The move to a two-tier banking system, favouring wealthy account holders, came a step closer this week with Abbey National’s decision to close up to half of its customer counters.
One City analyst says: “Abbey National is sending out strong signals that it doesn’t wish people to use its branches. This could be a dangerous strategy.”
But Abbey National is not alone in its plans to move customers towards cheaper, no-frills, distribution channels such as telephone banking, automated machines or the Internet, while introducing charges for services at its retail branches.
The pressures are immense on the high-street banks from new direct banks, such as Prudential’s Egg and Standard Life Bank.
Many of the new banks are cherry-picking the most affluent customers with highly efficient direct operations which offer preferable terms and conditions.
The traditional players are in increasing danger of being left solely with the loss-making accounts, variously put at between 30 per cent and 70 per cent of customers.
NatWest has come under fire over its decision to charge customers &£10 a month for a “personalised relationship” with their bank manager, which had previously been available free.
Bank of Scotland will offer its customers free Internet access later this month, to encourage them to use its new Internet banking facility, which launches in September. It is also looking to set up a telephone bank in Europe.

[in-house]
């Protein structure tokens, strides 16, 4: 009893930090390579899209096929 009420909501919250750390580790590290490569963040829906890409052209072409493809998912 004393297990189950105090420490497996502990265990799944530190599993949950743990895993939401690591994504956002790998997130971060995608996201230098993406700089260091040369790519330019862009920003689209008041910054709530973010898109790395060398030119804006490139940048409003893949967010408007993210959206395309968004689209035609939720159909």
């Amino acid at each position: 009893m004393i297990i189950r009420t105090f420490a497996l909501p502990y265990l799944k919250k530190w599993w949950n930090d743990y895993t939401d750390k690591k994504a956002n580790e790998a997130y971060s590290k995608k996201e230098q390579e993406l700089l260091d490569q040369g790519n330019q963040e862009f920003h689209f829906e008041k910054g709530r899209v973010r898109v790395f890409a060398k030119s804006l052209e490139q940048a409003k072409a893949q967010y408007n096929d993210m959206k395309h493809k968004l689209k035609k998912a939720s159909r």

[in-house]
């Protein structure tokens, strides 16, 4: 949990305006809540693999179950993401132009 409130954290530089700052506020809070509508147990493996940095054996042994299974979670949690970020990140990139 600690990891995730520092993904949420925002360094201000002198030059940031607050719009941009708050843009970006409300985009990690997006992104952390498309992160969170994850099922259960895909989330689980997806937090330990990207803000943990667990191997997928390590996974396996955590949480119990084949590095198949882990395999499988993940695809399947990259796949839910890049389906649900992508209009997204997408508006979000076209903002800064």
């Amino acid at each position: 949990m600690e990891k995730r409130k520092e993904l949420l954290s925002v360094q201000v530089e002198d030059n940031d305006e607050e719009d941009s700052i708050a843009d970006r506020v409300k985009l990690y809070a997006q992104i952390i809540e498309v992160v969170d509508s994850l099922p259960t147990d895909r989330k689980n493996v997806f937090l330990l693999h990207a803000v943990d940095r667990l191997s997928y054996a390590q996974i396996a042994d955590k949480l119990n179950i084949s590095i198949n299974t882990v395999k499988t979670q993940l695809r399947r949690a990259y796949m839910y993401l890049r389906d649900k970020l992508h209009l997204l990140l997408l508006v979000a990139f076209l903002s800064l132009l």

Barclays, meanwhile, has just launched a new TV ad campaign to promote its Internet service and draw attention to its online banking operation.
Abbey National itself is spending &£150m improving its automated teller machine (ATM) network and expanding its telephone operation. The company is also considering launching an Internet bank.
Mark Finn, banking analyst at Williams de Broe, says: “Banks are in a difficult position, because phone and Net services are much cheaper, but retail branches are still popular with customers.”
An Abbey National spokesman insists the bank is not turning its back on its 787-chain network and says there will be no branch closures or redundancies.
But Malcolm Oliver, a financial services consultant and former marketing director for the life divisions of Barclays and Norwich Union, says: “If you shut down counters, what do you do with the remaining retail space? People are not going to travel to a branch which only has cash machines. They are going to want to use them at their convenience, for example, when they go shopping.
“High street space is not cheap and so we could see more branch closures. But they have to be careful because many customers still value retail banks,” adds Oliver.